Fault-line mapping reduces quake damage, saves lives – experts
(Last of two parts)
MANILA, Philippines — Mikee Nazal was at home, watching television on a late Monday afternoon, when she suddenly felt like being on a “raft floating on water.”
“The nearest table was too far so I just did the ‘duck, cover and hold,’” the graduate student said. “The lights flickered, but the television was still on… I was sitting on the floor, that’s why I felt the earthquake right away.”
The April 22 quake, recorded at 6.1 magnitude, originated in the mountains between Zambales and Pampanga provinces, but was strong enough to jolt many parts of Metro Manila, some 170 kilometers away.
As soon as it was safe, Nazal immediately thought of updating the contents of her “go-bag,” a kit that contains personal emergency supplies needed to survive for at least 72 hours once disaster strikes.
Now her bag carries two sets of clothes, two bottles of water, a first-aid kit with basic medicine, a powerbank with a built-in flashlight and some snacks that won’t spoil easily.
“Now I know we should all have that ‘evacuation-scenario’ in mind,” she said. “Earthquakes don’t care about our schedules… I think the best way to prepare is not to think you’re prepared enough.”
While awareness on disaster preparedness has increased through the years, not all Filipinos may have the same readiness mindset.
When it comes to earthquakes, which cannot be predicted and may strike anytime, learning the hazards that come with temblors would reduce damage and save lives.
“You die from an earthquake because of the hazards,” said Mahar Lagmay, executive director of the University of the Philippines Resilience Institute.
“For example, when the ground shakes or ruptures, and the building collapses and you get trapped or something falls on your head.”
Other hazards, such as landslides, tsunamis and fires, may be triggered by a destructive quake, Lagmay said.
Hazard maps become valuable in the face of constant threats in a disaster-prone country.
Even before a quake takes place, residents should be aware of the fault lines nearest their homes or places of work, Lagmay said.
They should also identify their designated evacuation areas, where they could meet family members in case they get separated.
Under the National Building Code, experts said, structures that are faithfully compliant may withstand an earthquake of Intensity 8, or a “very destructive” quake, based on the intensity scale of the Philippine Institute of Volcanology and Seismology (Phivolcs).
For Metro Manila residents, the West Valley Fault is the closest, running 100 km on its eastern side, from Bulacan province and cities in the metropolis (Marikina, Pasig, Makati, Taguig and Muntinlupa) to Laguna and Cavite provinces.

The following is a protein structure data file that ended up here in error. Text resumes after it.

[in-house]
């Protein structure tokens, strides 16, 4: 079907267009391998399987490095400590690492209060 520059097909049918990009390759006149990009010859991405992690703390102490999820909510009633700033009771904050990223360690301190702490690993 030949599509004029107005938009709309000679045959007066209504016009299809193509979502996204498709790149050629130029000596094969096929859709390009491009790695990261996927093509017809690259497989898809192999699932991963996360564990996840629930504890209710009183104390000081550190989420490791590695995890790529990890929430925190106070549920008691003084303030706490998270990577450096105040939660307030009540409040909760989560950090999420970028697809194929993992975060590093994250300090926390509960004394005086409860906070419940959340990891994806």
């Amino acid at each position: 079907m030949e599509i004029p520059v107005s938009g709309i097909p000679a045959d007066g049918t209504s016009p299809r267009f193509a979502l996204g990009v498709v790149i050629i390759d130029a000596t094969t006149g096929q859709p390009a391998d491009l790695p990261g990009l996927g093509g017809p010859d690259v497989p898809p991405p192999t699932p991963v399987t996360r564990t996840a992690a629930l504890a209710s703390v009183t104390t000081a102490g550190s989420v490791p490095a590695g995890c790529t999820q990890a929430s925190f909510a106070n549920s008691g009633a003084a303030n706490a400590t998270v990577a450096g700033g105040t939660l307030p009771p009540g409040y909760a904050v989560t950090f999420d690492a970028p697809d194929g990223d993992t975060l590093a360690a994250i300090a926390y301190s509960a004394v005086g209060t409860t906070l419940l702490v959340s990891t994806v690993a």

Phivolcs has created a FaultFinder website for residents to check the faults closest to their location.
“If a fault moves, it will split apart,” Lagmay said. “These movements are very powerful [that] they can generate a booming sound. Such were the accounts in Bohol province [in 2013] and even during the earthquake on April 22.”
Phivolcs has recommended avoiding construction within 5 meters on each side of a fault trace, or a 10-meter wide “no-build zone.”
3,200 structures on faults
The agency earlier reported that more than 3,200 structures, including residential and commercial establishments, were built along the West Valley Fault and thus in danger of ground rupture should a major earthquake strike.
Lagmay said structures built on top of faults should be relocated by local government units.
He noted that structures on top of faults in other countries, which experienced destructive earthquakes, suffered the most damage.
Mapping fault lines
Continuous fault mapping should be rigorously conducted to equip local governments with the knowledge of the faults in their respective jurisdictions, he said.
Geologists have discovered that the recent Zambales quake was generated by a previously unknown fault.
This case was similar to previously unmapped faults in the Visayas that caused destructive temblors in Bohol province in 2013 and Negros Oriental province in 2012.
“In Bohol, the only mapped fault there is the Eastern Bohol fault, which was down south of the island, but the earthquake happened north of Bohol,” Lagmay said.
“If identified prior to the 2013 earthquake, the local government could have prepared for the hazards,” he added.
Tsunami, Manila Trench
Aside from ground rupture and building collapse, Metro Manila is under threat from tsunami, once a major earthquake originates from the movement of the underwater Manila Trench, west of Luzon.
Lagmay said it would take about an hour for the tsunami to reach Manila’s coastline. “The inland extent of inundation can reach up to three kilometers,” he said.
Those who would be affected should find either a safe evacuation place or a vertical evacuation area when the tsunami arrives, according to Lagmay.
Given these hazards, the public should make use of hazard maps that are available on the Phivolcs website, he said.
“The hazard threat is constant and therefore, to properly address that threat, we need to constantly prepare,” Lagmay added.
The country should also gear itself up for the disruption that may happen once disasters strike, civil engineer Benito Pacheco said.
Not only businesses or schools or office work may be disrupted, but also the delivery of social services, transportation and communication—all crucial in the event of disasters, be they earthquakes or floods.
Pacheco said it was important to be “risk conscious,” or to be aware of the hazards and our different levels of exposures to these.
“When we become conscious, we don’t blame anyone else, but ourselves,” he said.
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